Polymer 0.8 Sneak Peek

The next release of Polymer, 0.8, is going to be a doozy. It's the first release on the "heading towards production" track and it's going to have some pretty massive differences from previous versions. So what exactly is new, and what's changing?

Note: This data was gathered primarily from reading the Polymer 0.8 Primer which is very, very extensive. I'm just hitting the highlights. Also note that any of this could change before the final release is cut.

A Tale of Three Polymers

Three Polymigos

One of the biggest changes in 0.8 is that there is no longer a single Polymer library. Instead, it's been broken into the three "layers" of polymer-micro, polymer-mini, and polymer. Why the change?

Remember, Polymer is really just a layer on top of the Web Components standards. Web Components are meant to be inter-operable with each other regardless of things like which framework was used to build them. Creating lighter-weight versions of Polymer makes it an easier choice for authors of reusable components by being less of an install burden. So which library should you use when?

  • polymer-micro has only a bare layer of sugar on top of the raw DOM APIs and a few niceties. You don't get any DOM template stamping facilities, so this is really meant for reusable elements with little to no DOM interaction (e.g. core-ajax).
  • polymer-mini layers some DOM control on top of micro and lets you do template stamping (but not template binding). Also gives you access to <content> and the new lightDOM and localDOM properties.
  • polymer is the closest thing to 0.5 (but still quite a bit different). It adds on attribute and property observation, template data binding, layout attributes, and more. This is what you're going to want to use if you're building a Polymer application.

Things You Can't Do Anymore

When you first look at 0.8 you may be a bit surprised. There's actually many things from 0.5 that are gone, vanished, kaput. It all has to do with production readiness. Polymer 0.8 is built to be lean, mean, and a foundation for shipping production code. Some of the more expensive (computationally and/or filesize-wise) features have been nixed. Watch the Polymer State of the Union talk for more detail there.

  • Elements can't inherit from custom elements anymore, only native. It's marked as a todo, but it's unclear if it's a before-0.8-launches todo.
  • Template binding is substantially less powerful than it was in Polymer 0.5, as is property observation. Everything's more explicit, and more is expected to happen in JS vs declared in templates.
  • Polymer will no longer ship with a spec-complete Shadow DOM polyfill. This was one of the biggest performance bottlenecks in non-Chrome browsers. The new polyfill implementation will be "Shady DOM" (details TBD).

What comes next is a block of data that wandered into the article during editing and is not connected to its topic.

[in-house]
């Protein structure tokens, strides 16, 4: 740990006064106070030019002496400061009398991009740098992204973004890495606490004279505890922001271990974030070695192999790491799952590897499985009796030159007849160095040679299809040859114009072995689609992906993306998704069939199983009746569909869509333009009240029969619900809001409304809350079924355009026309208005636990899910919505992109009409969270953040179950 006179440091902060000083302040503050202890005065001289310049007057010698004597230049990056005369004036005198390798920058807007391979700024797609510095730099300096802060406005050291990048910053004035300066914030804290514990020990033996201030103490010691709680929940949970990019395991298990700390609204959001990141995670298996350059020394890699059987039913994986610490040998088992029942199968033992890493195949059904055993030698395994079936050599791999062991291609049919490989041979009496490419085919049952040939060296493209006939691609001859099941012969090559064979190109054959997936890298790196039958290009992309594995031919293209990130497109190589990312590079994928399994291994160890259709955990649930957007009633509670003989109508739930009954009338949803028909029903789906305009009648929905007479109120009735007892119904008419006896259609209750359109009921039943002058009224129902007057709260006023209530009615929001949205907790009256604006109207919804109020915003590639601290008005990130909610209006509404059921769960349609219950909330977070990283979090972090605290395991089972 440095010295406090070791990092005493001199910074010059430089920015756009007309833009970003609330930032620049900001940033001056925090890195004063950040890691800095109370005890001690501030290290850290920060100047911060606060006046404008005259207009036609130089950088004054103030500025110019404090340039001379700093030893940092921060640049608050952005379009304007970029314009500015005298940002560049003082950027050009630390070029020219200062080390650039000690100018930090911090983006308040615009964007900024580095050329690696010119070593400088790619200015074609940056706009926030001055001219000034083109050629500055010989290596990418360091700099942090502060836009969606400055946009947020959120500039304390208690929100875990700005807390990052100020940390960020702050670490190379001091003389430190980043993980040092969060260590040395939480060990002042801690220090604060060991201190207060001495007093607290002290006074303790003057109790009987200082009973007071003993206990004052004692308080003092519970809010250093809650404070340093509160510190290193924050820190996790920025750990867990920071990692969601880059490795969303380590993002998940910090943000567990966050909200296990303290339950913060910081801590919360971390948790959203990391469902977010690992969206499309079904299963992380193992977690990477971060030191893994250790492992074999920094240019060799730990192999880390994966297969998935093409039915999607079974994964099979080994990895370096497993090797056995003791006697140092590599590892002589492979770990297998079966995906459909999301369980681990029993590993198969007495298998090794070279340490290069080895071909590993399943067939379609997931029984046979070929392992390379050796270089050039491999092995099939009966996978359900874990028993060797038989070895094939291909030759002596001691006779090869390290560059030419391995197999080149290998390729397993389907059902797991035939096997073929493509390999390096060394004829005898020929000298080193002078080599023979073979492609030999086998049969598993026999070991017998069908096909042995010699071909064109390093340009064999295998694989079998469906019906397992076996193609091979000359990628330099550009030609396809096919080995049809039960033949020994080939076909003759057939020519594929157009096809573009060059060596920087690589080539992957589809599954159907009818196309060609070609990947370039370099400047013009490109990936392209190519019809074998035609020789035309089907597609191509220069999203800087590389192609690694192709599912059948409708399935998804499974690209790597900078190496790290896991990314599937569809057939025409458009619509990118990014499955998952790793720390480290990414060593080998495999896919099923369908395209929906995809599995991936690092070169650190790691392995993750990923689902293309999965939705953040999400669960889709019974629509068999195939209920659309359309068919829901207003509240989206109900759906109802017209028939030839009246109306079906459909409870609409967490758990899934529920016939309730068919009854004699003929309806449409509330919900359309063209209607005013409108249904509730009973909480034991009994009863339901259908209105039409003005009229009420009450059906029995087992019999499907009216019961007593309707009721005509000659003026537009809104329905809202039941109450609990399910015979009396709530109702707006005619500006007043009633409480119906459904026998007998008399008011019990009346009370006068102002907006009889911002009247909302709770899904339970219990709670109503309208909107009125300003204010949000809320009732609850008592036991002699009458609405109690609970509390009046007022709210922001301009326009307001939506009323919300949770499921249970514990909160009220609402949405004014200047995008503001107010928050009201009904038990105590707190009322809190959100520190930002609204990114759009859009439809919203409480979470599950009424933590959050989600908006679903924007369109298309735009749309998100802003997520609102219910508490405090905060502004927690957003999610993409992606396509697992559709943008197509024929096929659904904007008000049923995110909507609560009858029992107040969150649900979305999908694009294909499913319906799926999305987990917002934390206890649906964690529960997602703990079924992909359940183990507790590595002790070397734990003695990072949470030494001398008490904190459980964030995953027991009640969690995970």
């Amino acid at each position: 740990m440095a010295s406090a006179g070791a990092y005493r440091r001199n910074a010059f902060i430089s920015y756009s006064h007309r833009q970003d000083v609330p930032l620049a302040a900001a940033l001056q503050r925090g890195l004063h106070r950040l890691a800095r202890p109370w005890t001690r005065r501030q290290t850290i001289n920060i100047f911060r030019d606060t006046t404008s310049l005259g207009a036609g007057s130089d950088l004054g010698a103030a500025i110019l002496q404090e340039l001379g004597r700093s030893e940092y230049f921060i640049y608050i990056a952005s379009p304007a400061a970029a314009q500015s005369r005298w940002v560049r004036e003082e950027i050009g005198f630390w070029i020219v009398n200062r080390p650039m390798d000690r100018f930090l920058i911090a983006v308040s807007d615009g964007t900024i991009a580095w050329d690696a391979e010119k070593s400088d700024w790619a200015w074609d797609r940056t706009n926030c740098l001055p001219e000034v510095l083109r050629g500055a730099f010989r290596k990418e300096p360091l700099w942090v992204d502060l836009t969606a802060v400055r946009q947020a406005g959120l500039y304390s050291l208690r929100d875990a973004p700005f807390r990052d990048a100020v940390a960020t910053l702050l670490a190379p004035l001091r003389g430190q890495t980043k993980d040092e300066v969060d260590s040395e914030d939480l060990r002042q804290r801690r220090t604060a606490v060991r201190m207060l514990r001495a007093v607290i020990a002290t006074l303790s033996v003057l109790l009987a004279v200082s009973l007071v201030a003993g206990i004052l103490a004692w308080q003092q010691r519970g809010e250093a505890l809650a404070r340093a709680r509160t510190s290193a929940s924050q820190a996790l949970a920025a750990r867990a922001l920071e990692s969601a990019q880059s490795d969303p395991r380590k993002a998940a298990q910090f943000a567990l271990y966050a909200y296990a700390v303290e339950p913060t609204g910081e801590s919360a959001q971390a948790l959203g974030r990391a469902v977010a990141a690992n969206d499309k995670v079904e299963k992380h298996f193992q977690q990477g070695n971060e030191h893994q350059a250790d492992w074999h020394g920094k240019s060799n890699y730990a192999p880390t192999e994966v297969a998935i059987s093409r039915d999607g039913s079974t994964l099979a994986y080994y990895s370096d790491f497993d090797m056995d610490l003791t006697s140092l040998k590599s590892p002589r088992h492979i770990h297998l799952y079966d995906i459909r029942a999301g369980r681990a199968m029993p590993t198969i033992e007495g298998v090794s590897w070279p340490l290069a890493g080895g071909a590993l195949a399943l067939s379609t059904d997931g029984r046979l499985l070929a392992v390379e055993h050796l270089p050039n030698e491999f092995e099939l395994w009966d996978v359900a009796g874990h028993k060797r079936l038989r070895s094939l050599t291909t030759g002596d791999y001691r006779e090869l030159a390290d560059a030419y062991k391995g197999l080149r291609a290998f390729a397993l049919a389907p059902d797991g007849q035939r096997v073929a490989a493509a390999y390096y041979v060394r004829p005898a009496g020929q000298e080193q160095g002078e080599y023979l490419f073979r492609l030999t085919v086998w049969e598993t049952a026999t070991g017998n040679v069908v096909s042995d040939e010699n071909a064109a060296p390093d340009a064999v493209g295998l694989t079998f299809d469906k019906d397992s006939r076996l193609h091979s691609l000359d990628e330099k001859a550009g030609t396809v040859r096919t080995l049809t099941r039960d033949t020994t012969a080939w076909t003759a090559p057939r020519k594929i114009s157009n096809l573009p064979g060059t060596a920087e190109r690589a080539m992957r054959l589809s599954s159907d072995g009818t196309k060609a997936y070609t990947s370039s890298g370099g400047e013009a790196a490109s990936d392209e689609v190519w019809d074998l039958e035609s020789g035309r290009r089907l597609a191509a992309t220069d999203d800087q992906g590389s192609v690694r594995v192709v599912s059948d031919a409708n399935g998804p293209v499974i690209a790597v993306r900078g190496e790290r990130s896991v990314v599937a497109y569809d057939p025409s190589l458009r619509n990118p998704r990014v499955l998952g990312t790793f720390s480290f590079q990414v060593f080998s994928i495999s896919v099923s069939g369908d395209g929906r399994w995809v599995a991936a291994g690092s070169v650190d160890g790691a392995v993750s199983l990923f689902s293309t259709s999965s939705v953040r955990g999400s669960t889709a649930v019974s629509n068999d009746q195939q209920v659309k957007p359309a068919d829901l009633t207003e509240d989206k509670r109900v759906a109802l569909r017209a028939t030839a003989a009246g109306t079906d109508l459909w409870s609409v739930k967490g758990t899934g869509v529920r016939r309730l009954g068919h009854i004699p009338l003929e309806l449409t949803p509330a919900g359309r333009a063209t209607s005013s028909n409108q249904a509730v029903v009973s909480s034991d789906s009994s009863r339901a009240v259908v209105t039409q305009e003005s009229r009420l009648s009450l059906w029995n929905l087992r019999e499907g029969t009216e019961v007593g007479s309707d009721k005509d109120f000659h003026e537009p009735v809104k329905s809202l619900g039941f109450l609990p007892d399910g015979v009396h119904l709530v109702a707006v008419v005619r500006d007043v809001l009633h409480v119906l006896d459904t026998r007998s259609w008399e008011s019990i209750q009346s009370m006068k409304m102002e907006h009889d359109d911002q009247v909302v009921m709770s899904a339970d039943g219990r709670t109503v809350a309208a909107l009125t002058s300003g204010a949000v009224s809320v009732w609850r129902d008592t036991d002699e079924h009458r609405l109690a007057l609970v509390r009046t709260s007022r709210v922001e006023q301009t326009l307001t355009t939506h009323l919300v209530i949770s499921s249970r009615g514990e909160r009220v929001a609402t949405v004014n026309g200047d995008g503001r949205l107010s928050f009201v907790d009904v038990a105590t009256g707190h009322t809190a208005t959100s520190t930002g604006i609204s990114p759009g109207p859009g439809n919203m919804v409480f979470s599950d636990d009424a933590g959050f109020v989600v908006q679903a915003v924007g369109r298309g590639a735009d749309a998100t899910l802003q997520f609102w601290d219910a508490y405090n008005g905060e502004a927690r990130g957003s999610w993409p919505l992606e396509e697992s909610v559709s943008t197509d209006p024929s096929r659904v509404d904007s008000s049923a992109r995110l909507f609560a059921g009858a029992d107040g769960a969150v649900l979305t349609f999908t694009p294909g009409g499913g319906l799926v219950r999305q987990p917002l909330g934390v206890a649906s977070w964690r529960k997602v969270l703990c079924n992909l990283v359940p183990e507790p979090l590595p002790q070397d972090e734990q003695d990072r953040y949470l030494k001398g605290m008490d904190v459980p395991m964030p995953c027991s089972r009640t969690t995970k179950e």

• Property observation does a bit less magic, you'll have to manually debounce some things.

Things That Are Different

In addition to removing some of the heavier features, there are also lots of structural changes to how you build custom elements. Here's a non-comprehensive list:

  • <polymer-element> is gone. Now you use the Polymer JS function to register your element, and the new dom-module element to specify templates.
  • You use the is property to declare the element name in a Polymer registration, e.g. Polymer({is: 'my-element'}).
  • Attribute bindings now work based on dash-case instead of camel-case (i.e. <my-element first-name=""> binds to the firstName property. I am super happy about this, camel-case attributes are hideous.
  • You should now use the lightDOM and localDOM APIs to manipulate element DOM so that they are maintained properly.

Here, Bite Down on This

Hold on to your butts.

I'm not going to lie, if you're building stuff with Polymer the transition to 0.8 is going to hurt, bad. There's very little that won't need to be rewritten significantly (if not from scratch). That being said, this is a totally necessary transition.

As Matt McNulty said in his Polymer State of the Union, Polymer started as an experiment, and with 0.8 that experiment is over. It's time for Polymer to transition from a fun future-facing toy that we can dream about into a serious, performance-oriented tool we can use to ship real code.

By focusing on performance and footprint, the Polymer team is laying a practical foundation upon which much can be built. And yes, the changes are pretty drastic, but they're throwing them at us all at once. The plan is for the API to change minimally between 0.8 and 1.0, so (fingers crossed) this will be the biggest rewrite you ever have to do for Polymer.

Lingering Questions

I've been drinking the Web Components Kool-Aid since Polymer was first announced at Google I/O in 2013. The encapsulation and composability of custom elements is revolutionary for web apps. As we start looking at the road to production-ready Web Components, however, I still have a few questions:

  1. How will module loading shake out? With Mozilla backing away from HTML Imports and ES6 gaining popularity, it seems like there's a growing rift in how to do this properly. This is a key issue that needs to be sorted out; you shouldn't need a build step to do basic module loading for a web app.
  2. The DOM is big and unwieldy. Can we incorporate some of the gains of Virtual DOM tech into Polymer and/or the Web Components specs themselves? The concept of "Local DOM" or "Shadow DOM" gives us a clean encapsulation point, maybe soon we can get some of the benefits of React and its kin.
  3. When are Apple and Microsoft going to get fully on board with Web Components? The true promise of Polymer can't be realized until we have native browser support for the standards in all browsers.

Questions aside, I'm excited for Polymer 0.8 and we will continue to champion Web Components here at Divshot. Latest estimates put 0.8 landing sometime in March; I can't wait!